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Germination of probiotics inside the chicken gut

A new probiotic product for poultry improves intestinal health of commercial poultry, which then will benefit overall poultry performance and welfare.

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Adisseo and Novozymes introduce a new product for poultry intestinal health with a revolutionary process.

A new probiotic product for poultry improves intestinal health of commercial poultry, which then will benefit overall poultry performance and welfare.

Alterion, recently introduced by Adisseo and Novozymes, is a new probiotic product and, for the first time in the industry, its activity and determination can be visualized and demonstrated in vivo.

Germination is key

Alterion is delivered in spore form, that is, it is inactive. This is a big advantage because it provides stability in the feed. It survives thermal processes, like pelleting, long storage times and transportation, as well as the fact of being together with other feed additives.

Spores are very durable biological structures, but they need to come “alive.” Germination is the process of a seed or spore becoming active and developing. During this process, there is a cellular metabolism that restarts, which is crucial to allow the potential of an organism to be fully expressed.

Spores have specialized receptors in the inner membrane that detects nutritive compounds in the local environment, such as certain amino acids (L-alanine or L-valine) or carbohydrates (glucose or fructose), as well as temperature and moisture, for reactivation.

Germination of Bacillus-based probiotics, such as Alterion, in the animals’ gut is essential to provide benefits, such as improved gut health and performance.

“Once they come ‘alive’ in the gut, they can start dividing and multiplying and be metabolically active, producing several hundred metabolites,” said Karoline Sidelmann Brinch, science manager at Novozymes Applied Research, Animal Health and Nutrition.

Measuring germination

Measuring germination has not been an easy task, due to the complexity of the process and the microbiome of the host where it takes place. However, studies made by Novozymes and Adisseo have examined directly and indirectly the germination process of Alterion using a variety of methods.

The germination profiles can be evaluated in vivo with fluorescent markers integrated into the Alterion genome.

Germination in commercial chickens

Germination occurs at the jejunum, ileum and ceca in poultry. According to Damien Prévéraud, global technical and scientific manager health by nutrition at Adisseo, metabolites produced during germination of Bacillus are key in:

  • Nutrient utilization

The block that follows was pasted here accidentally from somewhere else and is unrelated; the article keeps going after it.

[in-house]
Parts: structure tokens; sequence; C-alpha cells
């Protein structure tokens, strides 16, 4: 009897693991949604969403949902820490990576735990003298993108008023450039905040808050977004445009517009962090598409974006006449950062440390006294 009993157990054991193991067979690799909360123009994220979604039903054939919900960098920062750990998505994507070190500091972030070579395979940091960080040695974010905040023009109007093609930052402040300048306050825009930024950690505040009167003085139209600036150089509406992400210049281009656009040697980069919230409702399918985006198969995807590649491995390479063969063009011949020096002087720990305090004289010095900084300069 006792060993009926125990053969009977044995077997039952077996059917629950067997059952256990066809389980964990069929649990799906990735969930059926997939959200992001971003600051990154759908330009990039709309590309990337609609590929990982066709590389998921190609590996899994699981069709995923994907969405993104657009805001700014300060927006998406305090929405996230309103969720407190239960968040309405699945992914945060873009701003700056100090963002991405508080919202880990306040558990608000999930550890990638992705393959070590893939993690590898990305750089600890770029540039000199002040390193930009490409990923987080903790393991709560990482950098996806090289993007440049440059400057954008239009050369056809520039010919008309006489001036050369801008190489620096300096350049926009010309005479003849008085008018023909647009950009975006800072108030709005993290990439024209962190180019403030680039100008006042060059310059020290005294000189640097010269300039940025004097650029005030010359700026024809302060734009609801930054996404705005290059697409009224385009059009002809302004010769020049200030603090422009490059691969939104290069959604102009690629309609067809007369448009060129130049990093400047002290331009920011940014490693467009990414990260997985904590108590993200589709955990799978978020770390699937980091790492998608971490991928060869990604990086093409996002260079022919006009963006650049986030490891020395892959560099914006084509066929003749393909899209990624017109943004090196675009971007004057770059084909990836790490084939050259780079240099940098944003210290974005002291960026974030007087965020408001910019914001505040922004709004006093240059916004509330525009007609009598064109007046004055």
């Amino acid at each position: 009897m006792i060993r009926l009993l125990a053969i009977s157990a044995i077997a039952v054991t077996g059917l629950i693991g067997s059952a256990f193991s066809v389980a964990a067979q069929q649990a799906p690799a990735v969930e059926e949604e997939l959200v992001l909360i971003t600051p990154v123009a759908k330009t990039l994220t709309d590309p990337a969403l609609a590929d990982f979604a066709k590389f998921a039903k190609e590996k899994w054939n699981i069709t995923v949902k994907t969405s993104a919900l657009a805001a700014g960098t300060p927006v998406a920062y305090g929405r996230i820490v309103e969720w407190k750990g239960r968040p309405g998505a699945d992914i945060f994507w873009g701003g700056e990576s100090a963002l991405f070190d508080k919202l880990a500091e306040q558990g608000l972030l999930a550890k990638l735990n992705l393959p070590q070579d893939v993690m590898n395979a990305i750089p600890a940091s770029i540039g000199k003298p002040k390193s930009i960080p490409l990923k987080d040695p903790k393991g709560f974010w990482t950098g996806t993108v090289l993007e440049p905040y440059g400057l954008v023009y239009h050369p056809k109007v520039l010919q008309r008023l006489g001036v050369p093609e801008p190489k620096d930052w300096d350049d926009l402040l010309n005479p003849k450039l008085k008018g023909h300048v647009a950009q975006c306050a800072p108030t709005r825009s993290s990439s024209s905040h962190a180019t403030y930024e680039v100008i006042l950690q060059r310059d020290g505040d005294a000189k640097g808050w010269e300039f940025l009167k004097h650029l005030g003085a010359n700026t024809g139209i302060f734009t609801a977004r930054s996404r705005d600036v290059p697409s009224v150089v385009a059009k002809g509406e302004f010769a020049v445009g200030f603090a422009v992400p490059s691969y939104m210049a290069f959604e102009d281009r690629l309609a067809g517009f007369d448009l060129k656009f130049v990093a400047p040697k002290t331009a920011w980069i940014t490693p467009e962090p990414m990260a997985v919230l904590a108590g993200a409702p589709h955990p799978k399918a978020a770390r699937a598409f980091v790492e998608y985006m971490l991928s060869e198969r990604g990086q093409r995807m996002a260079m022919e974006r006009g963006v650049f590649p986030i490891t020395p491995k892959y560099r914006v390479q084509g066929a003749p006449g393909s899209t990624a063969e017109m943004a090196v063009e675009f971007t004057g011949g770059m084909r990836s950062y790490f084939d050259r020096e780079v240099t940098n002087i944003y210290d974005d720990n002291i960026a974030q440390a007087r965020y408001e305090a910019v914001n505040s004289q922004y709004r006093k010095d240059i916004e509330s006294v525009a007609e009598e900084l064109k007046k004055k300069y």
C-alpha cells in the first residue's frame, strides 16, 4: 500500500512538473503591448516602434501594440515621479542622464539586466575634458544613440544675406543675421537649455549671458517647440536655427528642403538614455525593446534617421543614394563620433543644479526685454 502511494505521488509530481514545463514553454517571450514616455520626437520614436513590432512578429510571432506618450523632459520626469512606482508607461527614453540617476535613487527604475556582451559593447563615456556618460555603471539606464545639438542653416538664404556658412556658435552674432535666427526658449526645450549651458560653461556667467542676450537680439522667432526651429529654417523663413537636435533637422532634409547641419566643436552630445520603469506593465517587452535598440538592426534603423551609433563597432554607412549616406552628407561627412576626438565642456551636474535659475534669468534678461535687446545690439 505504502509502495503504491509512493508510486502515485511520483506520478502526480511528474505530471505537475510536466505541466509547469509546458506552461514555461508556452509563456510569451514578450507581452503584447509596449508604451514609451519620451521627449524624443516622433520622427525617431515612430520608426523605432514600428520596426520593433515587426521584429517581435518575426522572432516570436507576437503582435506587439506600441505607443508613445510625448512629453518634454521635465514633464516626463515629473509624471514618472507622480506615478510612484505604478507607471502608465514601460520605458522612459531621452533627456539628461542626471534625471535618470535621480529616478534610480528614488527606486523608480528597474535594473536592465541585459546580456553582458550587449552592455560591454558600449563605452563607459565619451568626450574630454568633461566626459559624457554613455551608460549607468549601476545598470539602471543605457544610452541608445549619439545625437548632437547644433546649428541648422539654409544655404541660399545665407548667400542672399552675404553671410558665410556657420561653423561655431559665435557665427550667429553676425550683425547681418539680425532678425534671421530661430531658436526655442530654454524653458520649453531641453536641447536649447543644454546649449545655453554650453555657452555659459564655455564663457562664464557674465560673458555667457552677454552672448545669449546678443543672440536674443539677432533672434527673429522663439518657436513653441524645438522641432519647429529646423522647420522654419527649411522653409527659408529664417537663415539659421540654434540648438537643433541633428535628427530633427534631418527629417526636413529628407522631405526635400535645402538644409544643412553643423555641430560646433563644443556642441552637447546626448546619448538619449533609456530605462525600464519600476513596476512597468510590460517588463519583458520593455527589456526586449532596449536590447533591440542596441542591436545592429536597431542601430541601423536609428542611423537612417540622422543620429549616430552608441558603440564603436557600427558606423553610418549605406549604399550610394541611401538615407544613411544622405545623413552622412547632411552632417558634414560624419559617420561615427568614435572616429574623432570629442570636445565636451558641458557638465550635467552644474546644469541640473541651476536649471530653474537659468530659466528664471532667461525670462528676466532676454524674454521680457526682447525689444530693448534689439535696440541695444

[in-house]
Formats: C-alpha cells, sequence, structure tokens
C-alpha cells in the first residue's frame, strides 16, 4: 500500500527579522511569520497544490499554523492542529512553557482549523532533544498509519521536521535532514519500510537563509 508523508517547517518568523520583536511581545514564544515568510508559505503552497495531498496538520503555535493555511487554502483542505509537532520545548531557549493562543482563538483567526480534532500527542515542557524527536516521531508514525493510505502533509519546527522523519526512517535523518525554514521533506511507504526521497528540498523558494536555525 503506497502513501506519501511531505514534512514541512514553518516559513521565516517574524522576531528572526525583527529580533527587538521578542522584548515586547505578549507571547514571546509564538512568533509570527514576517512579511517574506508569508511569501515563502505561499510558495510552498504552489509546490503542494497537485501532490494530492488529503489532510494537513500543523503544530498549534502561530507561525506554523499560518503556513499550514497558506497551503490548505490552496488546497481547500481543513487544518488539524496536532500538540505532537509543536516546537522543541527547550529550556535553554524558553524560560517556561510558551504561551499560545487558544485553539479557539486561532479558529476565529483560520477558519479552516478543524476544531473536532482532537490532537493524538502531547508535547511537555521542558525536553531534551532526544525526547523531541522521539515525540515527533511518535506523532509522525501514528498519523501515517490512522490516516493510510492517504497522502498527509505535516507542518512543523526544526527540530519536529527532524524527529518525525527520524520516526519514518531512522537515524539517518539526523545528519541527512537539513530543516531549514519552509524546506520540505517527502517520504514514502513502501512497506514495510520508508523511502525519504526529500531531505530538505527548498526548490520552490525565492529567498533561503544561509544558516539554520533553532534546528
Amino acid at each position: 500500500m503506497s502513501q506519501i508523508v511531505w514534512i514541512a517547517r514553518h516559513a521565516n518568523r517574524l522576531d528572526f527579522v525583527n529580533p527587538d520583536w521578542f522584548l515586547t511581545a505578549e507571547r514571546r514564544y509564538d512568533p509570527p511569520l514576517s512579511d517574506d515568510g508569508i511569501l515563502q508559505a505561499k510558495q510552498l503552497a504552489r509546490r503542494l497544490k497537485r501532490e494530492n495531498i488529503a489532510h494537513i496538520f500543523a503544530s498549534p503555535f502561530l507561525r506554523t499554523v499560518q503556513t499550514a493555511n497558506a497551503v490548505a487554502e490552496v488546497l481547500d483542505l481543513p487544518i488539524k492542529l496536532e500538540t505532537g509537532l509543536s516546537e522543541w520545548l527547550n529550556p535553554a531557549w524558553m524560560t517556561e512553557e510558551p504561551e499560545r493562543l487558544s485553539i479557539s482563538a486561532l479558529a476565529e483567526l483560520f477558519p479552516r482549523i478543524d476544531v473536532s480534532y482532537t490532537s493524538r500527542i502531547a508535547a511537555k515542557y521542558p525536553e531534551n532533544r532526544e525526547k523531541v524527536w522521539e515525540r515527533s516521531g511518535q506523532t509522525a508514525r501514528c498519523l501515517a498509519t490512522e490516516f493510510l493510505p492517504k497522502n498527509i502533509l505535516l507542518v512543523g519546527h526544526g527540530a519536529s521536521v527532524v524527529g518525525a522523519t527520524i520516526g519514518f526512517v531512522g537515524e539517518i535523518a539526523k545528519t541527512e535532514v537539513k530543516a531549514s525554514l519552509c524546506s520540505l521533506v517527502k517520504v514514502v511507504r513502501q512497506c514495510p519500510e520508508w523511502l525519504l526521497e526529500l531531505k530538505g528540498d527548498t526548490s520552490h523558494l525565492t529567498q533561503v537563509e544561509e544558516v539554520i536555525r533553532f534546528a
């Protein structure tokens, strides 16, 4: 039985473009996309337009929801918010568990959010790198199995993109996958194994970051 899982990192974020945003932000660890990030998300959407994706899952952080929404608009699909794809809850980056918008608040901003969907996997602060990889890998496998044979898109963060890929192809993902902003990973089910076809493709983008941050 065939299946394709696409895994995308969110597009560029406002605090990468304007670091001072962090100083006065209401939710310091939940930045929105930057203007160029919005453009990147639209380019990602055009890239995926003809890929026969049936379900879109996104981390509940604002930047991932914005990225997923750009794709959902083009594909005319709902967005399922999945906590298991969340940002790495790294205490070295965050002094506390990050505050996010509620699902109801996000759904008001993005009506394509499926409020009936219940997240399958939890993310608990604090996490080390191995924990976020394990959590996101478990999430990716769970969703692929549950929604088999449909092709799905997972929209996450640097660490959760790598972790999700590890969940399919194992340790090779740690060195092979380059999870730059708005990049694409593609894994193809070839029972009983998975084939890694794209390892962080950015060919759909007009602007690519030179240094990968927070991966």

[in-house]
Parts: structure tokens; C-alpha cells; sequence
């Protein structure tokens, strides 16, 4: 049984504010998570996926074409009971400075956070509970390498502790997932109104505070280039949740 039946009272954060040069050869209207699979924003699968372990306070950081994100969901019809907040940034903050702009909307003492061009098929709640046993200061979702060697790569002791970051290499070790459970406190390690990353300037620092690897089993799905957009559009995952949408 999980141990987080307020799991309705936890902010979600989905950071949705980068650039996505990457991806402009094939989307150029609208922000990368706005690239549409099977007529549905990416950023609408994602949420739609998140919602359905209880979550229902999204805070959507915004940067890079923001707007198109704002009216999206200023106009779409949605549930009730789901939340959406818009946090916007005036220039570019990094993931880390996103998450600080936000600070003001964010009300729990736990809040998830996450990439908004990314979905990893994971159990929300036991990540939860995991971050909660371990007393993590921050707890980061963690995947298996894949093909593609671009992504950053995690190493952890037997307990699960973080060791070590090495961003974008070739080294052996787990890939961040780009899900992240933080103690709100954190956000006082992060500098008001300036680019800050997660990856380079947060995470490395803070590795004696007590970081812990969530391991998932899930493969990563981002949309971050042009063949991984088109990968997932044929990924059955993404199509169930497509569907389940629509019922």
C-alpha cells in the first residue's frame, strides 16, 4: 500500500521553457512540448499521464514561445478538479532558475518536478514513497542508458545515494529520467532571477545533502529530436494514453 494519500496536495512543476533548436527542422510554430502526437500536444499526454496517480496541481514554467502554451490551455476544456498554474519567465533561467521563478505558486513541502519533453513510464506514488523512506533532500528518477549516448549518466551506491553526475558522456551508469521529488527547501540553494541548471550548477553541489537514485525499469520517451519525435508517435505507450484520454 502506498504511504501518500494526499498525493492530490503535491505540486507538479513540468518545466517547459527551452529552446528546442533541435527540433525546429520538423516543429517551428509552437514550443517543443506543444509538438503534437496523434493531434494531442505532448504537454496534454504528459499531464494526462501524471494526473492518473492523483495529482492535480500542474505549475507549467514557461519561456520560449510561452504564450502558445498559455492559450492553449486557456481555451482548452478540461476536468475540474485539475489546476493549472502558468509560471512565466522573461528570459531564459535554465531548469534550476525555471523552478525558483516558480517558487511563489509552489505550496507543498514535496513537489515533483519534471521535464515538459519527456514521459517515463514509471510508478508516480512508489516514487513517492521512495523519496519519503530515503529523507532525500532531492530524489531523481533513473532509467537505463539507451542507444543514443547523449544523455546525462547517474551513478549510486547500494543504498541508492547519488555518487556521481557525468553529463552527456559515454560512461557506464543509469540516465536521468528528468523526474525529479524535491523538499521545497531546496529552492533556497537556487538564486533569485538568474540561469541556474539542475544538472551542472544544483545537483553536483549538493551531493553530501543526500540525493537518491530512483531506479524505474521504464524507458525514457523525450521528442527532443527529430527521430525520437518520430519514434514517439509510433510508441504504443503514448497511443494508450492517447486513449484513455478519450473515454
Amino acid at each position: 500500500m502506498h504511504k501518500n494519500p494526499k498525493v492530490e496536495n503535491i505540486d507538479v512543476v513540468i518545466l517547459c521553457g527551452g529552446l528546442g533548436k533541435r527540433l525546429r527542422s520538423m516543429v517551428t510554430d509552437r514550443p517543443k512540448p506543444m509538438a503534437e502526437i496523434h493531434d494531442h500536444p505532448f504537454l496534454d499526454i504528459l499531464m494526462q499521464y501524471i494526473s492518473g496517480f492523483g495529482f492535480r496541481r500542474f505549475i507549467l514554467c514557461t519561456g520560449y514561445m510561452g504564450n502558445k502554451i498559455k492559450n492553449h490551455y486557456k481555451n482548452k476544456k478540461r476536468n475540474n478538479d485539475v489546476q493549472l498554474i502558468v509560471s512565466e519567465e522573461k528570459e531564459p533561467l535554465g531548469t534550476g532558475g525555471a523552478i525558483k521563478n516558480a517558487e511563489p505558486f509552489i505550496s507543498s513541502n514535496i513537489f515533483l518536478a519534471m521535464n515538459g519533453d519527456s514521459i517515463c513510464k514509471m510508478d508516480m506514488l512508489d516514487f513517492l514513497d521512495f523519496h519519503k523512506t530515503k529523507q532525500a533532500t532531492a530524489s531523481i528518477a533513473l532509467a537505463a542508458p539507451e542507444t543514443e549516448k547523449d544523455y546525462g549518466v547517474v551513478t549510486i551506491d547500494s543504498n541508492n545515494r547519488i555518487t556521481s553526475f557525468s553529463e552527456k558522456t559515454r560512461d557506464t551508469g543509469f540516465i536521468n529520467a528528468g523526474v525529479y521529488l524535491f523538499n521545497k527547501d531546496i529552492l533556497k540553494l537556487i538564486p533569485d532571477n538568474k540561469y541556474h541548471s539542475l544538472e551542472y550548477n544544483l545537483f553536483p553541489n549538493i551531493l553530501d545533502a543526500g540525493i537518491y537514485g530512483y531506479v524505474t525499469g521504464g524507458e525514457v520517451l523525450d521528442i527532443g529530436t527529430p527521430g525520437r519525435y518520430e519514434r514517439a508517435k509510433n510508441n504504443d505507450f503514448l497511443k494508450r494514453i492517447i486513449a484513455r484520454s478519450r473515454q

• Controlling inflammatory processes
  • Restoring intestinal lesions
  • Reinforcing the intestinal barrier
  • Maintaining a healthy microbiota
  • Decreasing pathogens and therefore infections

The metabolites produced – such as niacin, hypoxanthine or pantothenate – have a wide effect on reducing gut inflammation, increasing barrier function or restoring gut lesions. Ultimately, all these effects improve performance (increasing body weight gain, maintaining feed intake and decreasing feed conversion) and welfare.

Actions through lines of defense

Once germinated, Alterion acts through these three lines of defense:

  • Resilient microbiota: Promotes beneficial bacteria through breaking down polysaccharides into oligosaccharides, degrading oligosaccharides to produce short-chain fatty acids such as butyrate, an energy source for enterocytes and an immune modulator. It also creates an unfavorable environment for the development of harmful bacteria, preventing dysbiosis, ensuring a balanced microbial ecosystem and resisting to challenges.
  • Strengthened gut barrier: Prevents gut lesions, controls inflammation, limits pathogens and toxins passage which strengthens enterocytes, and increases the surface area to absorb nutrients.
  • Controlled inflammatory response: The inflammation process produces compounds at the cell level that draws energy to the bird. Controlling the production of these compounds cause the bird to use this energy to grow and produce more muscle.

Better performance

Adisseo’s Prévéraud said a meta-analysis based on 11 performance trials carried out from 2014 to 2019, comparing antibiotic growth promoters (AGP) to Alterion (relative to a control) have shown a better body weight gain, lower feed conversion and equal feed intake.

Alterion is a good alternative to AGP. He concluded that this new product, whose research was done together with Ghent University in Belgium, showing an efficient germination, sustains animal’s resilience, improves gut health, performance and welfare and ensures a responsible use of medication for a sustainable animal farming industry.

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